Beyond that, I use this period to get a good idea of the client's up-front needs, particularly to understand their future roadmap ideas to ensure that the application architecture makes it realistic.
As alluded to, I like to demo the work on my servers first. I have a server that my customers can access. I recommend to my customers that they have two servers -- one for Production and one for Staging -- but it's not the end of the world if they cannot afford that. Nicely enough, high-end Agile Platform licenses include a not-for-production-use license, and I believe that the cloud offering from OutSystems does as well. Otherwise, the client is free to experiment with the project on my server.
Once the client is happy with the results, I deploy to their systems. Agile Platform makes the deployment really easy. Typically, I just need to log in to the Web-based administration, upload the single OML or Solution file (depending upon how I am working), and after it uploads and compiles it is ready to go. All of the database schema changes are handled automatically. I should use the "Solution" approach because it lets me cut a single, unified file with all of the extensions in it, but since I rarely change extensions, I tend not to in order to reduce file size.
Sometimes a new version will require some data to be inserted into the database or otherwise manipulated. For example, in one project, each customer account has a list of statuses that they can use for workorders. The list can be customized, so when the account is created, it gets copied from a master list. Sometimes I need to inject a new value into that list for a new feature. Instead of needing direct database access, I create an Action that handles the data manipulation, and then tie it to a Timer with no defined schedule. After deployment, I manually trigger the Timer to run from the Web-based Service Center, and once it has run, I disable the Timer. I make sure that future versions remove the Action and Timer completely. As a result, the only times I need direct access to the database are low level data checking or fixing.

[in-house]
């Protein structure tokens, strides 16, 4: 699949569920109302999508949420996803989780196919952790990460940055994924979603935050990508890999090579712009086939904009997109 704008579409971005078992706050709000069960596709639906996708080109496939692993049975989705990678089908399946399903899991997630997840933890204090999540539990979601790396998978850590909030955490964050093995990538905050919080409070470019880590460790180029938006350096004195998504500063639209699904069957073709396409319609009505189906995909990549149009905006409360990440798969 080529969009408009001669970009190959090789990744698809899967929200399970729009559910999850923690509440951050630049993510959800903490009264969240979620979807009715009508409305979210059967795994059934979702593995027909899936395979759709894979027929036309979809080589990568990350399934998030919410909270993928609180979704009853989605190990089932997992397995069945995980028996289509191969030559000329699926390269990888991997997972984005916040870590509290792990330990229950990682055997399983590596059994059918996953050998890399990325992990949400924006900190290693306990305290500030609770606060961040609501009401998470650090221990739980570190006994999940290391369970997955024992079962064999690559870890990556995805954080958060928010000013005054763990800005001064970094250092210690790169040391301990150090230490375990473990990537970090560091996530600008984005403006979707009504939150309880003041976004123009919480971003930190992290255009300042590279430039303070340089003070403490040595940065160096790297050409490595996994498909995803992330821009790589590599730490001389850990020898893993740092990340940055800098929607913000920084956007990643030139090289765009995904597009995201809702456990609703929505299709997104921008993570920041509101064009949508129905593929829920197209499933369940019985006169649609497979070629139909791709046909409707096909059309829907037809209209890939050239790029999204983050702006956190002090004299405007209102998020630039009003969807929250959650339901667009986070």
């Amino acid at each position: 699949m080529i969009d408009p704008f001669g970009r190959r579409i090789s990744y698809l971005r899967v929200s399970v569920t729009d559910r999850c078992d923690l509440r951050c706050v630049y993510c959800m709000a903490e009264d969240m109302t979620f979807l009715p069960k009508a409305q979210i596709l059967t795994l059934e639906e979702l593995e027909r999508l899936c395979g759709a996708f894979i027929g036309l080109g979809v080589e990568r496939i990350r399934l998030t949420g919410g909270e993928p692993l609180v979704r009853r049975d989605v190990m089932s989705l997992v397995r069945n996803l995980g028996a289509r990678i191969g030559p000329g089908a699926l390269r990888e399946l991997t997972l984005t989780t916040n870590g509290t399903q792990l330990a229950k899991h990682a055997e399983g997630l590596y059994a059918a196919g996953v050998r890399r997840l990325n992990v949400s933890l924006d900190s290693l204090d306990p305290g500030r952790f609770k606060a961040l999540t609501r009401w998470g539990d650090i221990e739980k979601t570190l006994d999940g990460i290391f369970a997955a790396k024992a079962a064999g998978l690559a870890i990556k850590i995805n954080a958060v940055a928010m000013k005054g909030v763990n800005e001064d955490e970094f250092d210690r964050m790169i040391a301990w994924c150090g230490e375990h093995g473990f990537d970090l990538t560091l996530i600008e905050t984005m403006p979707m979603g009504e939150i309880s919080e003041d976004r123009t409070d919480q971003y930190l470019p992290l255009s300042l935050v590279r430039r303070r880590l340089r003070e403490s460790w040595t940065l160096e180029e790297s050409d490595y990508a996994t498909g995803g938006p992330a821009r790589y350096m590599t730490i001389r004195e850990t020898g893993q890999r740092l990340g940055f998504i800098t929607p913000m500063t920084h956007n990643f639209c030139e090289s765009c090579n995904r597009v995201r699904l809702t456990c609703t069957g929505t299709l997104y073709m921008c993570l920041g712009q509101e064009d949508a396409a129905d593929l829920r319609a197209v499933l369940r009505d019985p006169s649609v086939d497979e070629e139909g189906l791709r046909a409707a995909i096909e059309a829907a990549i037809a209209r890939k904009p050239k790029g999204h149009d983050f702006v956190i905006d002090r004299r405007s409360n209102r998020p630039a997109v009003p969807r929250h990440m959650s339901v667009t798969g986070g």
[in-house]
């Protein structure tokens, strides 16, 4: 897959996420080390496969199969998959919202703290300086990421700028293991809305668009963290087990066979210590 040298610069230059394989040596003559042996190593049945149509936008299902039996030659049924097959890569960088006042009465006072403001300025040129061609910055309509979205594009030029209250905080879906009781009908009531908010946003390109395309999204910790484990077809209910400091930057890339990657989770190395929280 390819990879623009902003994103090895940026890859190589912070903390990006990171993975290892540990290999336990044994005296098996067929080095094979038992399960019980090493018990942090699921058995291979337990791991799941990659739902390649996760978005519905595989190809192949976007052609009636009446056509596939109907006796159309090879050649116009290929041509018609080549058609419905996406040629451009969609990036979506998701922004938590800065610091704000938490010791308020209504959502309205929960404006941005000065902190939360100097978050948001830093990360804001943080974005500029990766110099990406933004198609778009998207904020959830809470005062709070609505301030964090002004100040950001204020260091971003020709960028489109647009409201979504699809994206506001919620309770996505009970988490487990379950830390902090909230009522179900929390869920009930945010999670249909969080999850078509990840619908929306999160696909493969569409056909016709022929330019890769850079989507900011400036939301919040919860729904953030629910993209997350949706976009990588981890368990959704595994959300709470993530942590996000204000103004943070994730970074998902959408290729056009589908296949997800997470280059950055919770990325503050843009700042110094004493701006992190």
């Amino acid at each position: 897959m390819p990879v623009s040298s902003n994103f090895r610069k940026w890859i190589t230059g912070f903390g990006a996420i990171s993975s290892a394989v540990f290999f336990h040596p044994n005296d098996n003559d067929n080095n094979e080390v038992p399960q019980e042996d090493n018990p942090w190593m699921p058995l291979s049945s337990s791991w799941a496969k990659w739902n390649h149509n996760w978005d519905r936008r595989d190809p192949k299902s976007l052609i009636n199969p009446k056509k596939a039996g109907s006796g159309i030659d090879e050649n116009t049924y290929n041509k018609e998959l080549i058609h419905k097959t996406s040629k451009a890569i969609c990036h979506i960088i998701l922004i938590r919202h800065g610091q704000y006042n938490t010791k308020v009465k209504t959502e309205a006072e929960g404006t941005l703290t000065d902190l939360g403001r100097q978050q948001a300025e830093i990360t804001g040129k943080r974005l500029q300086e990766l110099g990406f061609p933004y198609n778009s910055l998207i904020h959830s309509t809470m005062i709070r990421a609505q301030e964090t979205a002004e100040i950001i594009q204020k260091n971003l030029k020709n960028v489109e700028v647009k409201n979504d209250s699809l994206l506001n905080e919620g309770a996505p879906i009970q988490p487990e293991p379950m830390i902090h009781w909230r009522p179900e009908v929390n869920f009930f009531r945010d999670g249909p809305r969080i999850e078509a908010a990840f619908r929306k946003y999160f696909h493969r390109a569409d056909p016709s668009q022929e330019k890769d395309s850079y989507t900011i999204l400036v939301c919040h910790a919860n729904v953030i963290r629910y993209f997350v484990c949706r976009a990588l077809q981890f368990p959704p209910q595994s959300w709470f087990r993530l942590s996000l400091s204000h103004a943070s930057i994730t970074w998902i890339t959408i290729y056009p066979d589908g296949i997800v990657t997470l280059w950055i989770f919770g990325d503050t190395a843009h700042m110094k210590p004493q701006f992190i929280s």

To make life easy for all involved, I charge a flat rate per iteration. It's a fair rate for the customer, especially considering that any bug fixes are handled for free as part of the iteration. If the iteration goes significantly over time, that's my fault for estimating poorly and it's a good lesson to me. If I'm way under, I offer a "low price guarantee": once the customer signs off on the work and is ready for invoicing, I charge them an hourly rate if the true time spent on the iteration (from top-to-bottom, including planning, review, deployment, fixes, etc.) is under seven hours. This lets the customer know that I am not chiseling them, and provides me with great incentive to plan properly.
Since I started doing consulting work with Agile Platform in early 2011, I have learned a lot of lessons. I had one project become much more work than I intended because the scope of work for the initial iteration had too many open questions at the beginning. I did not ask enough detailed questions up front to realize that the proposed algorithm had a lot of logical inconsistencies, and it ended up getting implemented and re-implemented a number of times. That is a classic programming error that I hope I do not repeat. But for the most part, the short iterations plus flat-rate pricing have done a great job at insulating all parties from the hazards that per-hour and fixed rate contracts typically have.
Justin James is the Lead Architect for Conigent.